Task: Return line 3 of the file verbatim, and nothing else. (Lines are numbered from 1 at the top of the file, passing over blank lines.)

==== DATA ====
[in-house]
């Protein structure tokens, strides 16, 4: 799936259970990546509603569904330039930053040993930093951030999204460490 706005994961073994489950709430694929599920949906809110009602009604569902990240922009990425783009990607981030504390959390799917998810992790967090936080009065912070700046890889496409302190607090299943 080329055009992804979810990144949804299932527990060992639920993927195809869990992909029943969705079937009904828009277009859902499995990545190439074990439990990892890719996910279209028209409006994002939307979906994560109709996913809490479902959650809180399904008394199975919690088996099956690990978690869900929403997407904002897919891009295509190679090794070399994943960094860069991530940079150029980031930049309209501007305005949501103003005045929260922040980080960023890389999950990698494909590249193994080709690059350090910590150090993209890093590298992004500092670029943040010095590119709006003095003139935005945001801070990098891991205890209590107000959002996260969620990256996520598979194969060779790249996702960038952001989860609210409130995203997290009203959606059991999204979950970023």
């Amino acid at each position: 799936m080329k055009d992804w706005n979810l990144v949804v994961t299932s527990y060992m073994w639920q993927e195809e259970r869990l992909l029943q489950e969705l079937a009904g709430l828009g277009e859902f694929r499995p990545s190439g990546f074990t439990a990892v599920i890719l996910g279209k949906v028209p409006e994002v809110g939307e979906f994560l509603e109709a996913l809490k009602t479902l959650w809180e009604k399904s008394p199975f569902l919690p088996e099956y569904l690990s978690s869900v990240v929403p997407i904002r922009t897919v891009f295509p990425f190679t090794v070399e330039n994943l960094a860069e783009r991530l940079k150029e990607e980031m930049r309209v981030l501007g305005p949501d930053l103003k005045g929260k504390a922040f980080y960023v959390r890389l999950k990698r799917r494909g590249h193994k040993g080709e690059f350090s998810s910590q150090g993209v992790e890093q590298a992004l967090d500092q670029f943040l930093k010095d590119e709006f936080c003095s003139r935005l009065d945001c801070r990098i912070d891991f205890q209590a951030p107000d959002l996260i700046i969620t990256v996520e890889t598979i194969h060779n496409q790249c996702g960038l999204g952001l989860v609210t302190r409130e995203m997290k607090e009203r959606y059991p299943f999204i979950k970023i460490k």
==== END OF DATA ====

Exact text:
């Amino acid at each position: 799936m080329k055009d992804w706005n979810l990144v949804v994961t299932s527990y060992m073994w639920q993927e195809e259970r869990l992909l029943q489950e969705l079937a009904g709430l828009g277009e859902f694929r499995p990545s190439g990546f074990t439990a990892v599920i890719l996910g279209k949906v028209p409006e994002v809110g939307e979906f994560l509603e109709a996913l809490k009602t479902l959650w809180e009604k399904s008394p199975f569902l919690p088996e099956y569904l690990s978690s869900v990240v929403p997407i904002r922009t897919v891009f295509p990425f190679t090794v070399e330039n994943l960094a860069e783009r991530l940079k150029e990607e980031m930049r309209v981030l501007g305005p949501d930053l103003k005045g929260k504390a922040f980080y960023v959390r890389l999950k990698r799917r494909g590249h193994k040993g080709e690059f350090s998810s910590q150090g993209v992790e890093q590298a992004l967090d500092q670029f943040l930093k010095d590119e709006f936080c003095s003139r935005l009065d945001c801070r990098i912070d891991f205890q209590a951030p107000d959002l996260i700046i969620t990256v996520e890889t598979i194969h060779n496409q790249c996702g960038l999204g952001l989860v609210t302190r409130e995203m997290k607090e009203r959606y059991p299943f999204i979950k970023i460490k």